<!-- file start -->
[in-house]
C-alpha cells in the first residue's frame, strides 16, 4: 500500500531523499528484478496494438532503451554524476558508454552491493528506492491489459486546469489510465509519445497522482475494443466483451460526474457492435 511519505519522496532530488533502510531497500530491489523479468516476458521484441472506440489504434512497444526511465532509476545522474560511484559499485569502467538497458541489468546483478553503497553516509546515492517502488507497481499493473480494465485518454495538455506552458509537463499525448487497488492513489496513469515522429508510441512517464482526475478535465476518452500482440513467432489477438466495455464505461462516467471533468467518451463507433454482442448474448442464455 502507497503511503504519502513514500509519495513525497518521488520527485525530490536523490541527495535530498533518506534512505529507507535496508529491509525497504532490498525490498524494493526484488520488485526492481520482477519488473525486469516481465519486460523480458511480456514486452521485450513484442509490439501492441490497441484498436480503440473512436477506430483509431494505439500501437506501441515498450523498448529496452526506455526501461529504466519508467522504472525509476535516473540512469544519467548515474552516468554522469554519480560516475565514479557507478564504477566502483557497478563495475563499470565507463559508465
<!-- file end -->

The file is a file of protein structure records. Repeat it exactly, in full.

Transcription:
[in-house]
C-alpha cells in the first residue's frame, strides 16, 4: 500500500531523499528484478496494438532503451554524476558508454552491493528506492491489459486546469489510465509519445497522482475494443466483451460526474457492435 511519505519522496532530488533502510531497500530491489523479468516476458521484441472506440489504434512497444526511465532509476545522474560511484559499485569502467538497458541489468546483478553503497553516509546515492517502488507497481499493473480494465485518454495538455506552458509537463499525448487497488492513489496513469515522429508510441512517464482526475478535465476518452500482440513467432489477438466495455464505461462516467471533468467518451463507433454482442448474448442464455 502507497503511503504519502513514500509519495513525497518521488520527485525530490536523490541527495535530498533518506534512505529507507535496508529491509525497504532490498525490498524494493526484488520488485526492481520482477519488473525486469516481465519486460523480458511480456514486452521485450513484442509490439501492441490497441484498436480503440473512436477506430483509431494505439500501437506501441515498450523498448529496452526506455526501461529504466519508467522504472525509476535516473540512469544519467548515474552516468554522469554519480560516475565514479557507478564504477566502483557497478563495475563499470565507463559508465